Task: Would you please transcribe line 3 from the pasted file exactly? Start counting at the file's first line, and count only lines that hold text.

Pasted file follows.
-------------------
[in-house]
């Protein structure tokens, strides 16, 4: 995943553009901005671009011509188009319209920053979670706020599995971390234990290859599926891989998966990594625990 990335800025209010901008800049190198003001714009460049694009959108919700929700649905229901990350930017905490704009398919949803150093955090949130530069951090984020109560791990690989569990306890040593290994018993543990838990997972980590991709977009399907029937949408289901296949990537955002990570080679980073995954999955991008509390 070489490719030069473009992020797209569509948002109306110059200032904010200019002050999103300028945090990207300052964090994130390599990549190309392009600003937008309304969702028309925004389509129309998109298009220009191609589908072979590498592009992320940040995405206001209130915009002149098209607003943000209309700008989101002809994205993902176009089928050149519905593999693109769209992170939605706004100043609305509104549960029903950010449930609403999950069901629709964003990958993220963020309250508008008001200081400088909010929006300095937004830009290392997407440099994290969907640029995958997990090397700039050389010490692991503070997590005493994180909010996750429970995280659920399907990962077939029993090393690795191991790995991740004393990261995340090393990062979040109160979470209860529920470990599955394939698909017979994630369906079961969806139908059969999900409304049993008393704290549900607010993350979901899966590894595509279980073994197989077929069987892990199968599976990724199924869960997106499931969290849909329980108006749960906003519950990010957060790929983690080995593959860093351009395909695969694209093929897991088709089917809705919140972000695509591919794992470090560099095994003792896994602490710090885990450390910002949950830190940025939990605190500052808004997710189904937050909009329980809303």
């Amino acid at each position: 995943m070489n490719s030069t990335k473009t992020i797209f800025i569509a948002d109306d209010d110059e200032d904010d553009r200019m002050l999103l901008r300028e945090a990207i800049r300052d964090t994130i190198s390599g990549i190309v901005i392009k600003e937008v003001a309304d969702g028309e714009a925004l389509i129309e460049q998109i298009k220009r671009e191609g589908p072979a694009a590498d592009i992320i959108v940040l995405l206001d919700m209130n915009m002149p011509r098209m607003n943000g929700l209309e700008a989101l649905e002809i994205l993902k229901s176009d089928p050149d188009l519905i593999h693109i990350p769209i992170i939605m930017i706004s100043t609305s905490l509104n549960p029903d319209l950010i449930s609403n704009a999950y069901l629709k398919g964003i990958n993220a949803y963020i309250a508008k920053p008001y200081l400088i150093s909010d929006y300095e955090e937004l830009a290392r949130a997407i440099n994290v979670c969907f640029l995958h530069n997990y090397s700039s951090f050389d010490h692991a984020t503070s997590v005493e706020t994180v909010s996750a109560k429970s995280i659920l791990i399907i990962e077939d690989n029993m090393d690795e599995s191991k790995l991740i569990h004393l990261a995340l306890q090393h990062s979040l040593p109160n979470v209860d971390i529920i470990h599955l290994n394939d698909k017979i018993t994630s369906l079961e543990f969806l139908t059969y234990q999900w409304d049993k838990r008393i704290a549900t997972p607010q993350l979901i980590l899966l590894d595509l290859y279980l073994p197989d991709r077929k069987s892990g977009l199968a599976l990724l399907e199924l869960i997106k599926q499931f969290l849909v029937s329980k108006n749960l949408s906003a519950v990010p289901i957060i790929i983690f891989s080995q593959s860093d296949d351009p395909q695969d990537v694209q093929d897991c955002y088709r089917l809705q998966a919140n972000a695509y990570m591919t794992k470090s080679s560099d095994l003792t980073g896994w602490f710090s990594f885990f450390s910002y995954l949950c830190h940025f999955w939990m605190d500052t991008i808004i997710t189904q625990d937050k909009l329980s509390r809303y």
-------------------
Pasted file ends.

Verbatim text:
């Amino acid at each position: 995943m070489n490719s030069t990335k473009t992020i797209f800025i569509a948002d109306d209010d110059e200032d904010d553009r200019m002050l999103l901008r300028e945090a990207i800049r300052d964090t994130i190198s390599g990549i190309v901005i392009k600003e937008v003001a309304d969702g028309e714009a925004l389509i129309e460049q998109i298009k220009r671009e191609g589908p072979a694009a590498d592009i992320i959108v940040l995405l206001d919700m209130n915009m002149p011509r098209m607003n943000g929700l209309e700008a989101l649905e002809i994205l993902k229901s176009d089928p050149d188009l519905i593999h693109i990350p769209i992170i939605m930017i706004s100043t609305s905490l509104n549960p029903d319209l950010i449930s609403n704009a999950y069901l629709k398919g964003i990958n993220a949803y963020i309250a508008k920053p008001y200081l400088i150093s909010d929006y300095e955090e937004l830009a290392r949130a997407i440099n994290v979670c969907f640029l995958h530069n997990y090397s700039s951090f050389d010490h692991a984020t503070s997590v005493e706020t994180v909010s996750a109560k429970s995280i659920l791990i399907i990962e077939d690989n029993m090393d690795e599995s191991k790995l991740i569990h004393l990261a995340l306890q090393h990062s979040l040593p109160n979470v209860d971390i529920i470990h599955l290994n394939d698909k017979i018993t994630s369906l079961e543990f969806l139908t059969y234990q999900w409304d049993k838990r008393i704290a549900t997972p607010q993350l979901i980590l899966l590894d595509l290859y279980l073994p197989d991709r077929k069987s892990g977009l199968a599976l990724l399907e199924l869960i997106k599926q499931f969290l849909v029937s329980k108006n749960l949408s906003a519950v990010p289901i957060i790929i983690f891989s080995q593959s860093d296949d351009p395909q695969d990537v694209q093929d897991c955002y088709r089917l809705q998966a919140n972000a695509y990570m591919t794992k470090s080679s560099d095994l003792t980073g896994w602490f710090s990594f885990f450390s910002y995954l949950c830190h940025f999955w939990m605190d500052t991008i808004i997710t189904q625990d937050k909009l329980s509390r809303y």